“Things are changing so fast, an organization needs to be nimble and pick up on opportunities. A strategy can stifle innovation.”
“We’re a small organization. We rely on a couple of key funders. We’re very focused on what we do and what we provide. We have limited resources and we’d rather use them to deliver what we need to deliver rather than unrealistic “blue sky” strategic thinking. We know what works.”
“We took weeks to put together our strategy. We involved all our stakeholders, looked at the options, fleshed out a direction of travel and had just finished putting the finishing touches to a business plan that looked at focus, funding and resource use for the next 3-years when we heard that our lease wasn’t going to be renewed, our chair had a heart attack and our biggest funder was going to reduce spend with us by over 50% in the coming contract. So our strategy became irrelevant.”
At Charity Mentors we know that many organizations don’t devote the necessary time to strategic thinking, and we think this is partly because they think the time spent is of limited relevance compared to the day-to-day challenge of keeping the show on the road. Or to put it another way, the effort required to keep the show on the road means strategic thinking tends to get squeezed out!
Whilst the quotes above seem to mitigate against the idea of spending time on strategy, this article shows why, in each case, strategy is still relevant, no matter how fast moving the circumstances or how small the organization.
The real value of strategy is in the thinking and discussions it necessitates and the people it brings together. It starts with the “why?” (“Why do we exist as an organization?” For instance, we’re not here to “run a community hall”, we’re here to “bring the local community together so we can help each other, especially the more vulnerable members of our neighbourhood”). And moves to the question of “where do we want to be in 2-4 years’ time?” If the “why” is compelling, the answer won’t be “the same place as now”, however big or small the organization! It might not be about being “bigger,” it could be about being better or doing things differently: ensuring focus whilst grasping an opportunity and/or navigating some major challenges.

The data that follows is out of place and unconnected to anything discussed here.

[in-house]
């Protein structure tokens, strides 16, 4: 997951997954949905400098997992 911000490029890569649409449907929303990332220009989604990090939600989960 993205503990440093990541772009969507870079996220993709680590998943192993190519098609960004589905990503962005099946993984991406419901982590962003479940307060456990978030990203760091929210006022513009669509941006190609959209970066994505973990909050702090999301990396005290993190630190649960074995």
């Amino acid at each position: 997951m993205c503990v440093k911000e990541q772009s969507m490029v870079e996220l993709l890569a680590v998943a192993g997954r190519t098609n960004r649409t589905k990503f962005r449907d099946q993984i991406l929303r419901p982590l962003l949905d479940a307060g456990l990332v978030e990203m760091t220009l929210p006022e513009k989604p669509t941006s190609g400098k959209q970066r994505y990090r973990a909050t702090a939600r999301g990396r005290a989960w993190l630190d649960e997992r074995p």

A good strategy goes on to identify the various options and the two or three most important challenge(s) that an organization faces [and a challenge can be an opportunity or a threat!] and provides an approach to overcoming/exploiting them. Strategy involves focus and therefore choice. There will be options but it’s as much about what we are not going to do as what we are going to do.
This means that a long list of “things to do” is not a strategy. Often when a group of stakeholders get together, they all suggest things they would like to see accomplished. Rather than focus on a few important items that would address the challenges that have been identified, the group sweeps all the different suggestions into a strategic plan. But this is a “wish list” not a strategy.
There is no substitute for a good strategy. Developed and “owned” collectively by trustees and managers, and reviewed regularly, it provides an agreed pathway that guides board thinking and decisions. Equally important, it provides clarity, direction of travel and (critically) job content for the CEO, whose day-to-day role is thus aligned to the purpose and direction of the organization.
Small organizations need to think about their purpose, direction and future challenges that will require focus and resources, just as much as larger organizations. If the chair has a heart attack or the lease doesn’t get renewed (as in the earlier quotation), this doesn’t necessarily mean a strategy has become irrelevant. The “why?” and where you want to be in 2-4 years’ time probably won’t have changed. It might mean changing day-to-day priorities but the purpose and direction of travel remains focused as it is on delivering a service that meets the needs of the people whose lives we are helping.
Having an outsider to help structure the thinking, challenge ideas and, where necessary, to help channel behaviours in a productive way is often a very good idea. Feel free to contact email@example.com if you would like to discuss using a mentor in this way.